Evening had dissolved into night, and the lights on the Divli Lawn had come on while Rajiv's quiz Fourplay was still in progress. Now, with the full glare of the spotlight on three people, it was time for the main event, the SEQC Mastermind finals. After four months of intermittent competition, 27 contestants had been whittled down to the last three -- Abhishek Jha, Amit Shet and Vidyadhar Gadgil.
I could see that all the three were a little nervous. Despite the informality of SEQC, and the bonhomie with which we treat each other, the Mastermind competition had certainly managed an atmosphere which was in keeping with its pedigree.
Abhishek, by virtue of the first two letters of his name, was up first. His chosen topic for the finals was 'The Life and Works of Chetan Bhagat'. He did quite well, ending with a score of 11 correct answers and 1 pass. Next up was Amit, who had deviated from the trend of his earlier topics ('The Cricketing Career of Sachin Tendulkar' and 'The Films of Aamir Khan') and gone with 'Booker Prizes' as his topic for the finals. It was perhaps not a wise choice, as its scope was quite large, and this reflected in Amit's score. At the end of his specialised subject round, Amit had 7 correct answers with 2 passes.
Gadgil, too, had gone in a completely unexpected direction with his finals subject. In his first round, he had opted to be quizzed on 'Indian Writing in English' -- very much his thing -- and then, in the semis, he had chosen 'The Films of Satyajit Ray', also not an unexpected topic. For the finals, when he asked for 'Jethro Tull' I was completely taken aback, not having expected this to be an area of interest for him. The crowd eveidently felt the same way, for there was quite an audible reaction when his topic was announced.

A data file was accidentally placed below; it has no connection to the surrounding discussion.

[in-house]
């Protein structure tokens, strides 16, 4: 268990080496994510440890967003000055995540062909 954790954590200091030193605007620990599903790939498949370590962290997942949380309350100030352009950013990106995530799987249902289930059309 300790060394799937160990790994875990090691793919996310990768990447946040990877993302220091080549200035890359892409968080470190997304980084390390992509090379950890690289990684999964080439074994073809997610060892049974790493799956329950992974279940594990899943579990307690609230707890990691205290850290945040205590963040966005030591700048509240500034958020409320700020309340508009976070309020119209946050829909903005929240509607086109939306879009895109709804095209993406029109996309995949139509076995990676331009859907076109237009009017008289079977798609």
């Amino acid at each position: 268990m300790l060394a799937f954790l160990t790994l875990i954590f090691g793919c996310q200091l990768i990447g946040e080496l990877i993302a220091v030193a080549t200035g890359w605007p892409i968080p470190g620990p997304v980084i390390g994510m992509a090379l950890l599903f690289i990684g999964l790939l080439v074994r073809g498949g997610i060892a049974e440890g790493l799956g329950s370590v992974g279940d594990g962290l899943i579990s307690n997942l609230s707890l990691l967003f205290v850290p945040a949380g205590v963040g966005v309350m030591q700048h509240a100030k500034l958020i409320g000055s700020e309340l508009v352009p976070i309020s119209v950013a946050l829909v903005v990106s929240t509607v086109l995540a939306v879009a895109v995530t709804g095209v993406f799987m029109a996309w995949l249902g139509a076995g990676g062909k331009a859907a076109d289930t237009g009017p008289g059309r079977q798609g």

But Gadgil was well prepared. By the time he was through with Jethro Tull, the competition was more or less int he bag. With 17 correct answers and 1 pass, he was a clear 6 points ahead of Abhishek, and that was always going to be too much of a mountain for the young man to climb, especially given that Gadgil had also consistently gotten high points in the general knowledge rounds at the earlier stages.
When the dust had settled at the end of the general knowledge rounds, the finalists had finished in the same order as their position at the end of the specialised subject rounds, with each of them further widening the gap between themselves and their predecessors. Gadgil's cumulative score of 27 was the highest in the entire championship -- you know what they say of champions raising their game on special occasions.
Victor came on at the end, entertaining us with funny observations and enriching us with life lessons. Finally, he gave away the trophies, beautiful black pyramids reflecting the design of the SEQC Mastermind logo, which Tallulah and Rajiv had got constructed. The evening was a pinnacle of SEQC's second year of existence -- now let's see what heights we climb in our third year.
Winner: Vidyadhar Gadgil (specialised subject: Jethro Tull) -- 17 correct answers in the specialised subject (SS) round + 10 in the general knowledge (GK) round = 27 total
2nd: Abhishek Jha (The Life and Works of Chetan Bhagat) -- 11 (SS) + 8 (GK) = 19 total
3rd: Amit Shet (Booker Prizes) -- 7 (SS) + 6 (GK) = 13 total
For pictures of this evening, see the post below.